The United States Eurasier Club, Inc. (USEC) expects that all USEC member breeders will become familiar with the FCI Standard No. 291 for the Eurasier breed. USEC breeders are expected to study the Eurasier standard, become educated in Eurasier conformation, and attend any available breeding seminars offered through the USEC or other Eurasier clubs to further their education of the breed. The USEC expects member breeders to adhere to the USEC Code of Ethics and the following USEC Breeding Guidelines to establish and maintain the highest standards of breeding practices among Eurasier breeders in the United States. Failure by a USEC member to comply with USEC policies may result in disciplinary action at the discretion of the USEC Board. In order to maintain the highest level of quality in Eurasier breeding, the USEC issues certificates to breeders that have litters in total compliance with the following guidelines.
A. General Practices
The goal of the breeder must be to obtain healthy and breed-typical Eurasiers in physical characteristics and behavior as described in the FCI Standard No. 291, which can be found here: FCI Standard No. 291
2. Hobby Breeding & Co-Ownership
All breeders must adhere primarily to the USEC Code of Ethics and USEC Breeding Guidelines and secondarily seek additional education from other knowledgeable persons or clubs regarding good breeding practices. The breeder and any co-owners must act first and foremost in the best interest of their Eurasier(s) to ensure their good health and quality of life. In keeping with the philosophy of hobby breeding, Eurasiers should be bred out of sincere love for the breed and a desire to play a role in the breed's welfare and protection. Co-ownerships should only be used for mentoring or expansion of bloodlines within the USEC. In the event a co-ownership arrangement is sought, a contract between the co-owners should define the arrangements of the co-ownership, and should address what will be done in the event a co-owner might, for any reason, be unable or unwilling to breed the co-owned dog. Eurasiers should not be bred as a primary or relied upon source of income for the breeder or co-owners. The breeder should also be willing and prepared to take responsibility for those dogs born in their care, should the need arise, and take the dog back.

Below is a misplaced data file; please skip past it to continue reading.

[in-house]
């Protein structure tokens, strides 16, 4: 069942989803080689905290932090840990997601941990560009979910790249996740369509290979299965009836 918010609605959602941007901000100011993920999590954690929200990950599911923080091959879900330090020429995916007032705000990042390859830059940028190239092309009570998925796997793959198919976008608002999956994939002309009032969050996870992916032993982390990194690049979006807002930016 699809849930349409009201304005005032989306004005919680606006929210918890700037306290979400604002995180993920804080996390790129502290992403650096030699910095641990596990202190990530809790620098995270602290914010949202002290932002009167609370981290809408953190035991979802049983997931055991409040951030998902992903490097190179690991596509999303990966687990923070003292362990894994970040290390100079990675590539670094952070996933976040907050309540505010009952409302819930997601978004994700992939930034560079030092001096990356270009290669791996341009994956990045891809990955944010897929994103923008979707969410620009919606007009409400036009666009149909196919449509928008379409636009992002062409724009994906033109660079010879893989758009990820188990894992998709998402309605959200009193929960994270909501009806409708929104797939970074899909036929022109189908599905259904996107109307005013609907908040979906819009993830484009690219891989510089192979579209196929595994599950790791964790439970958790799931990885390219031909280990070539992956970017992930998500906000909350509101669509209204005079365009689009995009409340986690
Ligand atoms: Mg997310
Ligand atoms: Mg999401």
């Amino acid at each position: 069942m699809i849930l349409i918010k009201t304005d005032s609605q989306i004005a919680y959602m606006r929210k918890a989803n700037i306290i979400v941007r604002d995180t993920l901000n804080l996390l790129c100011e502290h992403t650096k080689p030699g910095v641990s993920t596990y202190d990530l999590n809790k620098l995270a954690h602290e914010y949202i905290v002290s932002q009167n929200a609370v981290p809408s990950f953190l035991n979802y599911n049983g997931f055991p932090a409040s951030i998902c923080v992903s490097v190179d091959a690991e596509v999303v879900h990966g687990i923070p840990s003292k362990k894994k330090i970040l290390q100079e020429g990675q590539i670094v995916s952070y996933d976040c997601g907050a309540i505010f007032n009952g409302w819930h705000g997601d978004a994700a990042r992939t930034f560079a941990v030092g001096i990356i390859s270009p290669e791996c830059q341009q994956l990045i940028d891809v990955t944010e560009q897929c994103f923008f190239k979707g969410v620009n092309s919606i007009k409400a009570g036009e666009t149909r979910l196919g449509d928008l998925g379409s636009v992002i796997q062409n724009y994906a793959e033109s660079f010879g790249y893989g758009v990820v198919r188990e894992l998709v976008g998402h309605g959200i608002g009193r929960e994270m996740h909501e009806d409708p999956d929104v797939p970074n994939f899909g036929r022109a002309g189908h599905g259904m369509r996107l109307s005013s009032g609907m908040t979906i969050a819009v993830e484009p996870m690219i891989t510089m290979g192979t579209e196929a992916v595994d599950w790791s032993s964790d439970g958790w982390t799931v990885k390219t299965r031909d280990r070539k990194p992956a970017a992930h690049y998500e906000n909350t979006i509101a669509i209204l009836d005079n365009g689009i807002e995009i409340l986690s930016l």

3. Family Dog
The Eurasier is to be kept as part of the family, allowing them to live in the home with their family. Eurasiers should not be kept outside or in an outdoor kennel. An important condition for the development of Eurasier puppies is close human contact from birth until they are placed in their new homes. It is also absolutely necessary that this close human contact will be continued when they go to their new homes. Eurasiers should always be raised in the home, with consistent positive human contact.
4. Inbreeding/Line Breeding
Unless unusual circumstances exist where inbreeding has been determined to be in the best interests of the development of the Eurasier breed, inbreeding is not considered to be a good breeding practice in the United States. In general, an inbreeding coefficient less than 5% is recommended for any breeding.
The out-crossing of the breeds of origin (Chow Chow, Samoyed, or Wolfspitz) is not permitted under any circumstances in the United States.
6. Retired Breeding Dog